SNL Star Jon Rudnitsky on His Carolines on Broadway Headlining Debut

June, 20 2016 Posted by admin


As Saturday Night Live featured player and stand-up comedian Jon Rudnitsky prepares to make his headlining debut at Carolines this weekend, we sat down with the 26 year-old New Jersey native to talk about his stand-up career, his thoughts on his first season on SNL and more.

Carolines on Broadway:  Are you excited to be continuing with stand up after being on SNL this season?

Jon Rudnitsky:  Absolutely. I couldn’t think of a better way to spend the summer. And SNL has provided me the opportunity to do so much more stand up. I’m headlining for the first time and being able to develop a full hour is such a creatively fulfilling challenge.  

COB:  Has the way you do stand up changed since when you started? 

JR:  Definitely and it continues to constantly evolve. So much of my act has to do with my experiences on the show, whether it’s stories, characters, sketch ideas, or impressions, I’ve been able to work a great deal into my act as a result of being there this past year. Like any comedian I feel inclined to discuss Trump, but to spend a week with the guy definitely helps provide some added perspective. 

COB:  Do you prefer stand up to sketch or vice versa? Why?

JR:  I love both for different reasons, but the lines between the two forms of comedy have become a bit more blurred for me recently. I’ve begun incorporating sketch into my stand up, and once I realized I could even do that, my whole act really changed. It went from telling jokes to making it more of a performance. Doing sketch specifically on SNL is of course a different beast altogether. It’s gratification on the grandest scale, because you’re writing a sketch with a group of the funniest people in the world, and then suddenly it’s on live TV four days later. That kind of comedic experience can’t really be compared to anything else. 

COB:  Is there something that you’re able to accomplish in stand up that you cannot do through sketch?

JR:  It depends on the idea. Some concepts require a cast, wardrobe, and set pieces to work. Some ideas are character pieces or impressions that can easily fit into my act or can be useful as a Weekend Update piece on the show. Update is definitely where the two worlds of sketch and stand up merge the most. 

COB:  How was your first season at SNL? What was your biggest surprise?

JR:  Everyday was the most exciting/frieghtening day of my life. I’m surrounded by my heroes and as much as I want to pinch myself and take it all in I have to also write and perform alongside them. It’s a constant scramble to come up with something for whichever movie star or presidential candidate is hosting that week. It’s all very surreal, but the job doesn’t give you too much time to step outside of the chaos and realize just how wild it all is.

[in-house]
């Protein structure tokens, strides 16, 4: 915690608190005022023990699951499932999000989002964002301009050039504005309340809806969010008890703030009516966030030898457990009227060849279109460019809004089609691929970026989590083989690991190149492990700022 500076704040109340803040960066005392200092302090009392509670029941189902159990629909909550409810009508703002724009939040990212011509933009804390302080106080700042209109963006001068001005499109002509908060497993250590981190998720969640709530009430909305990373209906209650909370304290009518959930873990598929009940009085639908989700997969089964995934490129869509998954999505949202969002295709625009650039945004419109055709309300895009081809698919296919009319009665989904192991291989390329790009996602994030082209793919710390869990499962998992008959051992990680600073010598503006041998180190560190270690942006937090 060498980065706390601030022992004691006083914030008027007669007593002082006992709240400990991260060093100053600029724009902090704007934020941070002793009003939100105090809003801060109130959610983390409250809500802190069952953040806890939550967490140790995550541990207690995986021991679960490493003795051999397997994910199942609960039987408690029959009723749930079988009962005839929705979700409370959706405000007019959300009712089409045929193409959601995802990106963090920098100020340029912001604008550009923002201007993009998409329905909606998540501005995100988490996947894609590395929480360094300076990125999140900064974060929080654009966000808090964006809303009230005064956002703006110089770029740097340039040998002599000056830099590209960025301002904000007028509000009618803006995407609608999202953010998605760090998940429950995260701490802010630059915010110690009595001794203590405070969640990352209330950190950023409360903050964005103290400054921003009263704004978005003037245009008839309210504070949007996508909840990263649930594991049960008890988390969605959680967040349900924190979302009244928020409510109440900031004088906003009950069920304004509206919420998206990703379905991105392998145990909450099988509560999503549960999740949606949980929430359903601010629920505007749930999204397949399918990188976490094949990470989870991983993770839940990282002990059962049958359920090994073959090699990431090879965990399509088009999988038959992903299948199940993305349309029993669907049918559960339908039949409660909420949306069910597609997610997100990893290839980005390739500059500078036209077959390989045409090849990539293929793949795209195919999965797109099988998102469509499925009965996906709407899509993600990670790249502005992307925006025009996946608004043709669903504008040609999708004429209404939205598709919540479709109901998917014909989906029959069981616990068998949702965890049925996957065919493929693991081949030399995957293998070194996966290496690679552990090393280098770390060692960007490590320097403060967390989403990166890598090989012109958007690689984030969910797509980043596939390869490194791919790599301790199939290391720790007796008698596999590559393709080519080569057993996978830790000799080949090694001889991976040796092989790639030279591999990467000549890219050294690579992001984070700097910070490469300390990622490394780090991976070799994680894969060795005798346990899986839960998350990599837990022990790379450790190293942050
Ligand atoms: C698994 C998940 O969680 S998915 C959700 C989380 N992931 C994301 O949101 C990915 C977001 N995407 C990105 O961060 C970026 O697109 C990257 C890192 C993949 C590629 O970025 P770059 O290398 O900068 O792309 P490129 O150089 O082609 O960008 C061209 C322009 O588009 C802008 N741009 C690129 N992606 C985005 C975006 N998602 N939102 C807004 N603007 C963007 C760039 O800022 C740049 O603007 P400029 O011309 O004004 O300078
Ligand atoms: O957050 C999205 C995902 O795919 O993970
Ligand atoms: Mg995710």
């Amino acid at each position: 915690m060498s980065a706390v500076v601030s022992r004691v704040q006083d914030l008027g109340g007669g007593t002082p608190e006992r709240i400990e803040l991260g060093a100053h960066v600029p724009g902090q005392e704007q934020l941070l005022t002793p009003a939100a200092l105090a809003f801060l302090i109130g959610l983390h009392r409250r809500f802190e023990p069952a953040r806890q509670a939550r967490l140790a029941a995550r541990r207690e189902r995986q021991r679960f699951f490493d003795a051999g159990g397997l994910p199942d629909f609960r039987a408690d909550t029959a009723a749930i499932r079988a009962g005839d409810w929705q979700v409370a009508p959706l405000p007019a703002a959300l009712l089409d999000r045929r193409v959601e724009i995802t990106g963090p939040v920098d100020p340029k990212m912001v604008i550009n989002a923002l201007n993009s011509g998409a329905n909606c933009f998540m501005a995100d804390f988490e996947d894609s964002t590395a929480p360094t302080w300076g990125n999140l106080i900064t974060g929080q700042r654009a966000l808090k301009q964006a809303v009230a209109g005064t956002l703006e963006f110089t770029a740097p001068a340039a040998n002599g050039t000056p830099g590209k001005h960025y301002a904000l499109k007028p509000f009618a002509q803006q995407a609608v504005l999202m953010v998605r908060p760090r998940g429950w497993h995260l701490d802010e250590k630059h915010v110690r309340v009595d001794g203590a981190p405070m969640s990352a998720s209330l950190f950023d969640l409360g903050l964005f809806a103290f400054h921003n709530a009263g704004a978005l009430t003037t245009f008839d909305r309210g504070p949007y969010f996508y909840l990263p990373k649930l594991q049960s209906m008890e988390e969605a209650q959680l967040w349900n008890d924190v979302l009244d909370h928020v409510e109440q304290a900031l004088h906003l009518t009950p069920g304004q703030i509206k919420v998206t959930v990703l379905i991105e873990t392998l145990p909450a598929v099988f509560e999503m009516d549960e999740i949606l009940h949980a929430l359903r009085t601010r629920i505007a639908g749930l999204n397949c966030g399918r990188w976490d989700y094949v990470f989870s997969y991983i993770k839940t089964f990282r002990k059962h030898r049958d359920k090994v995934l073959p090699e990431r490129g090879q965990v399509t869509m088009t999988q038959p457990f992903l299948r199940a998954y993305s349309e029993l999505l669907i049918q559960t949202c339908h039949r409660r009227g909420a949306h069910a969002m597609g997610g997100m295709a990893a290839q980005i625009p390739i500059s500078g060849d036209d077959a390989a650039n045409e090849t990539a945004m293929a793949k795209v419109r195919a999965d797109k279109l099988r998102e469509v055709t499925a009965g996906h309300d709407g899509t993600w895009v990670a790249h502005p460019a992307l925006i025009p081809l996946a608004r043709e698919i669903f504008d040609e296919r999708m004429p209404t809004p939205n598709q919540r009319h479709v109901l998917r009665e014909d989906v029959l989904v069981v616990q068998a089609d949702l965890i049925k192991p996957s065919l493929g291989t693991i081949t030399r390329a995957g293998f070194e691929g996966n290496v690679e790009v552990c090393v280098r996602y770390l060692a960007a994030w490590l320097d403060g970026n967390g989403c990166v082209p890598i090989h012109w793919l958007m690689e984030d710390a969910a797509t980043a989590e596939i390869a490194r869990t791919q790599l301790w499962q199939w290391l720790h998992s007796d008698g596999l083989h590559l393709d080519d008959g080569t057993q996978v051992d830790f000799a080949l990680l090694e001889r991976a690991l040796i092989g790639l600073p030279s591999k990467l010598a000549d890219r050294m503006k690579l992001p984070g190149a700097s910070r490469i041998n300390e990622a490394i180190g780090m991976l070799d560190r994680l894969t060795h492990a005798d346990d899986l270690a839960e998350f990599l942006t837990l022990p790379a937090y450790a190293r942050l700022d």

The biggest surprise was how nice everyone is. Of course, you expect and hope people are going to be respectful, but I had freshman year nerves. Will they let me sit at their table during lunch? They all let me sit with them. That was a big relief. 

COB:  Where do you hope to see yourself as you continue your career? Do you want to continue with stand up and sketch or do you see yourself continuing onto television and movies?

JR:  I want to do it all. I want to continue building my act with stand up. I want to continue creating sketches on the show. And I want to do film and television work in the off season. That’s the dream right? That’d be nice. I’d like to live the dream. 

COB:  When did you know that comedy was more than just an interest?

JR:  My whole life. Truly I’ve been pretty certain forever. In middle school if we had recess indoors I would host an impromptu talk show where the lunch lady was my guest, and my classmates were the studio audience. I’ve been doing Improv and stand up since my freshman year of high school. I studied theatre in college out in LA knowing I wanted to audition and pursue a career in film/television. 

It all began because I enjoyed making my family and friends laugh and I’ve been trying to turn that love into a career ever since. 

COB:  What is one thing you want people to know about you?

JR:  That’s a tough one to answer. I kind want people to get that from my act, and make up their own mind about who I am. And if they relate to what I have to say and who I am great and if not please don’t tweet mean things at me, because I cry very easily. 

COB:  Is your set very rehearsed? Is it down to the t or do you change it up each show?

JR:  I change it up. I of course have bits I do a bunch, but I’ll explore different ways of getting to the punchline or finding different tags after. I like writing on stage and improvising a bit. It keeps it fresh, and that way you never know what you might discover in the moment – it could be the missing piece to a bit that suddenly brings it all together. 

COB:  This is your debut at Carolines on Broadway. How do you feel performing at a place where so many greats (SNL or otherwise) have performed/starred?

JR:  I started doing open mics in the city when I was 16, and would always walk past Caroline’s hoping one day I could perform there. It took me ten years and to think now the first time I’ll be performing there is as a headliner after my first year on SNL is difficult to wrap my head around. It’s a legendary club and I am honored to have been asked to spend a weekend telling jokes there. 

COB:  You are the second youngest cast member on SNL at the moment. How does your age and/or point in life reflect in your work, if at all? Do you think your acts will change as you get older?

JR:  For sure. I think you have to talk about what you know, anything else would feel strange coming out of my mouth. I’m not going to talk about the wife and kids I don’t have. I’m going to talk about dating apps, and my penis, and being a piece of shit millennial. I’ve gotta speak my truth, anything else would be false, and unfair to the audience. 

COB:  Who has inspired/shaped your humor?